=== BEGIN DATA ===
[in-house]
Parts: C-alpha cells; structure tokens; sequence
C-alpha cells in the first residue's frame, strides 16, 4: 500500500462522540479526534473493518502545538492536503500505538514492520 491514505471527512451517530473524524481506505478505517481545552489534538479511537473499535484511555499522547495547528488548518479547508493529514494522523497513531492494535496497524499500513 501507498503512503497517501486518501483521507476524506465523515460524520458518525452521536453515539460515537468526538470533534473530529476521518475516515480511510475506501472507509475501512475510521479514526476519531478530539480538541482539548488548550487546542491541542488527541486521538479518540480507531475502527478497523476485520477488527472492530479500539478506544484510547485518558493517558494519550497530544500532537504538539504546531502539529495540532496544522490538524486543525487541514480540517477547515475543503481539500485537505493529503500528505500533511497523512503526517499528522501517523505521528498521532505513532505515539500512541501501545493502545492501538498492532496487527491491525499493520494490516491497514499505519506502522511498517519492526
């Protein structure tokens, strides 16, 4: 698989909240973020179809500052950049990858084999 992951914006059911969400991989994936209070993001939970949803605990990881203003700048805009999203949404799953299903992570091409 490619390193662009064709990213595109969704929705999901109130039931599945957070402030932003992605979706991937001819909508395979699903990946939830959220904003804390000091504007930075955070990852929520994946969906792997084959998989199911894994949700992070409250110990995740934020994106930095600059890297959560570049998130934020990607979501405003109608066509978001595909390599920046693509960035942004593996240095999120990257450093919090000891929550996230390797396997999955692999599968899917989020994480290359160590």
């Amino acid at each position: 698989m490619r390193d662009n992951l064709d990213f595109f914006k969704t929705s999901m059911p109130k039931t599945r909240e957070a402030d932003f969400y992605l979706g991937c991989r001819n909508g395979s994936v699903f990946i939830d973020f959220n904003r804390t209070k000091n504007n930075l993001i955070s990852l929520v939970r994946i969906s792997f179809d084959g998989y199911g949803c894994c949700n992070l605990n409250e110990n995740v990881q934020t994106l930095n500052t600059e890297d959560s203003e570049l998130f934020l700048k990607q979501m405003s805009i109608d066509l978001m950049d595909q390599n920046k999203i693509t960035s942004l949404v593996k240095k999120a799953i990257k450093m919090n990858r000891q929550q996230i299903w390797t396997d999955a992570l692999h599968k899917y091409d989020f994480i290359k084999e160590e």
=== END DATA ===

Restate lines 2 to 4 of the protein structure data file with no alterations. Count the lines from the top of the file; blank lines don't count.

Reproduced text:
Parts: C-alpha cells; structure tokens; sequence
C-alpha cells in the first residue's frame, strides 16, 4: 500500500462522540479526534473493518502545538492536503500505538514492520 491514505471527512451517530473524524481506505478505517481545552489534538479511537473499535484511555499522547495547528488548518479547508493529514494522523497513531492494535496497524499500513 501507498503512503497517501486518501483521507476524506465523515460524520458518525452521536453515539460515537468526538470533534473530529476521518475516515480511510475506501472507509475501512475510521479514526476519531478530539480538541482539548488548550487546542491541542488527541486521538479518540480507531475502527478497523476485520477488527472492530479500539478506544484510547485518558493517558494519550497530544500532537504538539504546531502539529495540532496544522490538524486543525487541514480540517477547515475543503481539500485537505493529503500528505500533511497523512503526517499528522501517523505521528498521532505513532505515539500512541501501545493502545492501538498492532496487527491491525499493520494490516491497514499505519506502522511498517519492526
């Protein structure tokens, strides 16, 4: 698989909240973020179809500052950049990858084999 992951914006059911969400991989994936209070993001939970949803605990990881203003700048805009999203949404799953299903992570091409 490619390193662009064709990213595109969704929705999901109130039931599945957070402030932003992605979706991937001819909508395979699903990946939830959220904003804390000091504007930075955070990852929520994946969906792997084959998989199911894994949700992070409250110990995740934020994106930095600059890297959560570049998130934020990607979501405003109608066509978001595909390599920046693509960035942004593996240095999120990257450093919090000891929550996230390797396997999955692999599968899917989020994480290359160590």